In the team’s only run with the new-for-2011 P1 spec HPD ARX-01e, Highcroft assembled a car from pieces at Sebring. Within a week, the car ran fastest of the non-diesel cars and finished an outstanding second in the 12-hour race.
This could be the next real revolution in racing.
“We got to the point where we needed to have a partner to race the car with Le Mans experience,” Bowlby said. “It was relatively recently we spoke with Duncan about having a program. His team is perfectly experienced for Le Mans — technology capable and an American group. They have got great ambitions, and are a perfect fit.”
Dayton’s a successful owner and vintage racer in his own right who appreciates the sport’s history. To be involved with a car that could very well be the next big thing in motorsports in its initial program is a humbling, but important undertaking.
“When ‘Brabs’ (Jack Brabham) put a Cooper in the rear of his Climax, and then when Chapman discovered ground effects, those were incredible,” Dayton said. “This could be the next real revolution in racing.”
So, to recap: Car, check. Available race, check. A team to run the car, more checks.
How about bringing on board one of, if not the most successful American constructor in motorsports history?
Indeed Dan Gurney, who in 1967 won both the 24 Hours of Le Mans in a Ford GT and the Belgian Grand Prix with his own-designed Eagle-Weslake, and All American Racers are involved on the project. Gurney’s Eagles starred in Formula One, sports car racing, and later returned to IndyCars from 1996 through 1999 in the CART series.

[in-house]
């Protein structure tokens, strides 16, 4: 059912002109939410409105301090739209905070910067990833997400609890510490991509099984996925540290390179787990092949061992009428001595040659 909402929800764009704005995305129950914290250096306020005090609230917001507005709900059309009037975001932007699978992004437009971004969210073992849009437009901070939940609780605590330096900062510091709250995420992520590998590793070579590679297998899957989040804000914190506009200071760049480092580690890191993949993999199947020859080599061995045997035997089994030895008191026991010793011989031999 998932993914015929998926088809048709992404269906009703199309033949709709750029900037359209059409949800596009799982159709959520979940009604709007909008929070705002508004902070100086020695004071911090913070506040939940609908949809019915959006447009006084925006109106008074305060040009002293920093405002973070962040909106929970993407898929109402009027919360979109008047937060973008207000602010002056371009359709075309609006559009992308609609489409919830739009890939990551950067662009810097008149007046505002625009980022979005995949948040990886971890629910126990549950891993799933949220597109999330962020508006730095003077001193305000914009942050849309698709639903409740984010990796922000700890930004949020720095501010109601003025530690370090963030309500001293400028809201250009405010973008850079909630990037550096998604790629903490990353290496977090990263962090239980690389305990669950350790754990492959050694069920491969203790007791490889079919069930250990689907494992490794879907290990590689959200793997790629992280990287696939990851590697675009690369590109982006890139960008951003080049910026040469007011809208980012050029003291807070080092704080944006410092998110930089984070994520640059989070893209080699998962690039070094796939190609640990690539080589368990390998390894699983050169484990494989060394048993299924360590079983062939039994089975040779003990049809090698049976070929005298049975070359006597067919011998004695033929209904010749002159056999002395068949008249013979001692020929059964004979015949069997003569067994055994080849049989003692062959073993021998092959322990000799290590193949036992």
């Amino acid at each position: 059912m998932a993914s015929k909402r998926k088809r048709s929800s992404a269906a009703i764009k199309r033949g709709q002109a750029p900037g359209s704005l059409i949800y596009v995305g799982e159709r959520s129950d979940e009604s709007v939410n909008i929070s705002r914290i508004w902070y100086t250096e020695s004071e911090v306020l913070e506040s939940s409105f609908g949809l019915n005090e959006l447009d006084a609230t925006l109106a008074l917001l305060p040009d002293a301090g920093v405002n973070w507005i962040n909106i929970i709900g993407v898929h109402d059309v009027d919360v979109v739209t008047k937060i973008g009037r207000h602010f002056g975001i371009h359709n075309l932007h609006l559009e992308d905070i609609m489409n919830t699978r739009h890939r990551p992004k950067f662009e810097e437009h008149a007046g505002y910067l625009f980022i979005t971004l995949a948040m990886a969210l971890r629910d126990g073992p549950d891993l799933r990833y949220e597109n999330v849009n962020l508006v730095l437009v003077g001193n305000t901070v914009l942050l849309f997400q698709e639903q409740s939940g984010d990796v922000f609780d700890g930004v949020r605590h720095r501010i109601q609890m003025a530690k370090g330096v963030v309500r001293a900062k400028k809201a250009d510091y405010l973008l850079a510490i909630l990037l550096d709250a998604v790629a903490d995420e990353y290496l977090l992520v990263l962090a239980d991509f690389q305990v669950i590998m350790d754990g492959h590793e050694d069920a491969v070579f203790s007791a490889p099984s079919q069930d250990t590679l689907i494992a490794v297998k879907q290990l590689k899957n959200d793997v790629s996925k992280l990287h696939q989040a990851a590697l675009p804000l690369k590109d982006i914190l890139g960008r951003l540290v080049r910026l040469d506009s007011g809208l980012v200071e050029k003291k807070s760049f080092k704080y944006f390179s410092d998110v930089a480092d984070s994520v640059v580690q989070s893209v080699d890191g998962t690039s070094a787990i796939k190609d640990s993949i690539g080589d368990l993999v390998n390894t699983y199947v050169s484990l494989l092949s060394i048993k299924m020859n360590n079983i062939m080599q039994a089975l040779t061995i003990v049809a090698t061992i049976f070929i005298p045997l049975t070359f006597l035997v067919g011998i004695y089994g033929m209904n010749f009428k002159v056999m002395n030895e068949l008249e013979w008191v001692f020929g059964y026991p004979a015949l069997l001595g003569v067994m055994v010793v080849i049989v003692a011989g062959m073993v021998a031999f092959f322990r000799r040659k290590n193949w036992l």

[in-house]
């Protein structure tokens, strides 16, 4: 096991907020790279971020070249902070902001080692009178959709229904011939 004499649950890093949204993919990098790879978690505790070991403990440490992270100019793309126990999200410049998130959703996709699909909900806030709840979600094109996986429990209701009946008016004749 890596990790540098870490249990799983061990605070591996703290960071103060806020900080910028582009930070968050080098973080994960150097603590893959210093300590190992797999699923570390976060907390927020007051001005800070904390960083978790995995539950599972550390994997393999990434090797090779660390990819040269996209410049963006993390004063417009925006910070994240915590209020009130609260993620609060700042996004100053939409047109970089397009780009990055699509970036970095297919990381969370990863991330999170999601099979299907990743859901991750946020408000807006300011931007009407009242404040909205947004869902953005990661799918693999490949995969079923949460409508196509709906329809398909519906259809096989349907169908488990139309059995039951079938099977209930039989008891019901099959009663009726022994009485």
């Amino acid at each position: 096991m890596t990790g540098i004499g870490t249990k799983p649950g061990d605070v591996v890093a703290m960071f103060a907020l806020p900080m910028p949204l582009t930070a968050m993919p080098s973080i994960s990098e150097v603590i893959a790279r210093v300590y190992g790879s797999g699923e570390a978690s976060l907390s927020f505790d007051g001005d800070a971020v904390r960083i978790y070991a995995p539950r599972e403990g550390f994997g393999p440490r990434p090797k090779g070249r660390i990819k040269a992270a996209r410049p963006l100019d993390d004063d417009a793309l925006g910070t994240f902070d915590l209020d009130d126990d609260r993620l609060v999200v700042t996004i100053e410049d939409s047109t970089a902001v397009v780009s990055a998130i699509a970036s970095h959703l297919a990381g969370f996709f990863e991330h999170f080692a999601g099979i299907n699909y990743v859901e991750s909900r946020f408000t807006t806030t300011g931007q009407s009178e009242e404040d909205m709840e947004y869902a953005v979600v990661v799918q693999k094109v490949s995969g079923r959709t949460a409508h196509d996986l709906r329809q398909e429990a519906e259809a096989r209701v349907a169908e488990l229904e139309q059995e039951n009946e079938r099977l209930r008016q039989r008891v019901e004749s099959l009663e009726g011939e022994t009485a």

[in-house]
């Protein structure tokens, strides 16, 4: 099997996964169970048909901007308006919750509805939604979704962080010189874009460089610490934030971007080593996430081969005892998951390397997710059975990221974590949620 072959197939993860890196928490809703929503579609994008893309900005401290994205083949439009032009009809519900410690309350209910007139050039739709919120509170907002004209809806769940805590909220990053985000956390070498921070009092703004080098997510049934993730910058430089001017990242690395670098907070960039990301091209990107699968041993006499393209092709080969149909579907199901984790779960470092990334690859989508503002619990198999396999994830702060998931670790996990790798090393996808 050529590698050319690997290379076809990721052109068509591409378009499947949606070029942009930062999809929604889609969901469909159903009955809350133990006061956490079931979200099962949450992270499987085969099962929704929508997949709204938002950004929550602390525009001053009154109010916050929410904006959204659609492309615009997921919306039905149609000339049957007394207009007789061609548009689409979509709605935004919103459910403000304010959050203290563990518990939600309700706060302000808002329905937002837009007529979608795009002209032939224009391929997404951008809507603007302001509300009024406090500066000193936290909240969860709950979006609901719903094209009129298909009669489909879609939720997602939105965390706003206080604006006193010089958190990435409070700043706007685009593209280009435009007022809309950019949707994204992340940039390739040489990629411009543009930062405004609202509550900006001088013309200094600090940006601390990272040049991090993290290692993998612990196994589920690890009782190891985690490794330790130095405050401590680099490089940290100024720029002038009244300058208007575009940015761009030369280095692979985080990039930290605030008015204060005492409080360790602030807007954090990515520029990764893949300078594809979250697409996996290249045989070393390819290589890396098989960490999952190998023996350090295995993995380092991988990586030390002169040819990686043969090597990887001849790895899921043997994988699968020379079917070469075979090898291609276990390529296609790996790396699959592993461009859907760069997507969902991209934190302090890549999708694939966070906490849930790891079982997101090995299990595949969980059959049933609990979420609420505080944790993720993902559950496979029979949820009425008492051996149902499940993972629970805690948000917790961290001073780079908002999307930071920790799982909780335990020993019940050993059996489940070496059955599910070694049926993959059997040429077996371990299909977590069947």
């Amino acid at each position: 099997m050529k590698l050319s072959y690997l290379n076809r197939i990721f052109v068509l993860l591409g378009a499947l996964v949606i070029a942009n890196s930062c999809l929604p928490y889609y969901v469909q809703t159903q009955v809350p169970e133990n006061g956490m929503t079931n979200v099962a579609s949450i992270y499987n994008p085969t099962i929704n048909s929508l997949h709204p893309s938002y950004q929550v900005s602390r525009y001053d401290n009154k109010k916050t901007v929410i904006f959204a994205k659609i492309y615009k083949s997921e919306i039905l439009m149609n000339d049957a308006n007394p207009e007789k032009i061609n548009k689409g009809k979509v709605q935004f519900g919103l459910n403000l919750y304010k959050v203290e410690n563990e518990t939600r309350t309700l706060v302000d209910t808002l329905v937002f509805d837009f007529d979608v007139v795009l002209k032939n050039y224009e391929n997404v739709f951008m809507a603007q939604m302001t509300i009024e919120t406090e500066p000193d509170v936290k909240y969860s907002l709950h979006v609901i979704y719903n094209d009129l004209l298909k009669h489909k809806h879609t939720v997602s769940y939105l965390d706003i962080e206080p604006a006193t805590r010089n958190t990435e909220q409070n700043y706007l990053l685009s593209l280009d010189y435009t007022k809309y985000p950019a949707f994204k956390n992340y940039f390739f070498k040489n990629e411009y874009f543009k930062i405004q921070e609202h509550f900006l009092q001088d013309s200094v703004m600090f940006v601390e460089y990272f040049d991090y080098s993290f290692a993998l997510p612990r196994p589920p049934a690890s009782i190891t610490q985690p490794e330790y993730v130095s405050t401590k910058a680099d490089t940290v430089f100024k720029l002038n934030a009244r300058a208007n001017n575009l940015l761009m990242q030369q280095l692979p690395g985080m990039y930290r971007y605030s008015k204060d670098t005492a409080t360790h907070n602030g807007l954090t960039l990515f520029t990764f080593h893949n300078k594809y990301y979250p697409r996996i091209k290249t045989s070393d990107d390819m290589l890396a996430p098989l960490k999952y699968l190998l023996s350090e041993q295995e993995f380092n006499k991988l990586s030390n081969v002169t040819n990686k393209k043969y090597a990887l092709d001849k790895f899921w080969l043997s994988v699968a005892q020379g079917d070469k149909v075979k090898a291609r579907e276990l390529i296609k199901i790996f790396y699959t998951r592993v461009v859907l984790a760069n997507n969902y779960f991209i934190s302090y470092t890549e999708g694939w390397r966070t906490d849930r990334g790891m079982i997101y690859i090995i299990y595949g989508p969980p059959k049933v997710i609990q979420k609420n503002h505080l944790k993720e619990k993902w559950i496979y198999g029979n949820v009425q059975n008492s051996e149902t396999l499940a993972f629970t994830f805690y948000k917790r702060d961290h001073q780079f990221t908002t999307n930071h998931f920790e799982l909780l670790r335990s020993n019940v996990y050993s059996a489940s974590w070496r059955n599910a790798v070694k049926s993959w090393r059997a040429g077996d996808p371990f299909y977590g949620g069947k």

Now, one of America’s finest racing men is back with the boldest project in years. Even FIA President Jean Todt admitted during the preceding ACO Press Conference held Thursday morning that his only autograph he has ever asked for is Gurney’s, at Le Mans in ’67.
“It’s fantastic from an emotional standpoint,” Bowlby said. “What you have to appreciate is he actually presented a concept that is the DeltaWing concept in all but name 15 years ago. He was saying, ‘Get rid of the wings, making a car much lighter, uses the underbody for downforce, and uses a smaller 4-cylinder turbo.’”
Gurney will build the actual car, Bowlby said. This is not the same as the DeltaWing model that was rolled out in 2010 in Chicago and the Indianapolis 500 for display purposes. Highcroft Racing will conduct tests later this year, first in North America before possible outings in Europe.
Perhaps following Le Mans there is the potential of the DeltaWing racing elsewhere. Bowlby said the ALMS would “be a great fit, wouldn’t it?” when asked about the potential of taking the car there.
It’s also worth noting ALMS series founder Don Panoz is a part of the project, and will serve as a special advisor. The car’s bodywork will use R.E.A.M.S. – Recycle Energy Absorbing Matrix System – which also debuted on the Panoz Abruzzi at this year’s 12 Hours of Sebring.
For now, a year away from next year’s 80th running of the 24 Hours of Le Mans, the green flag has officially dropped on the race to turn Project 56 from a pipe dream to an on-track product.
“We have a real feasible outlet here, and in fact, for the credentials of the car, doing 24 hours is the best place to showcase the technology demonstrated of higher efficiency and road relevance,” Bowlby said.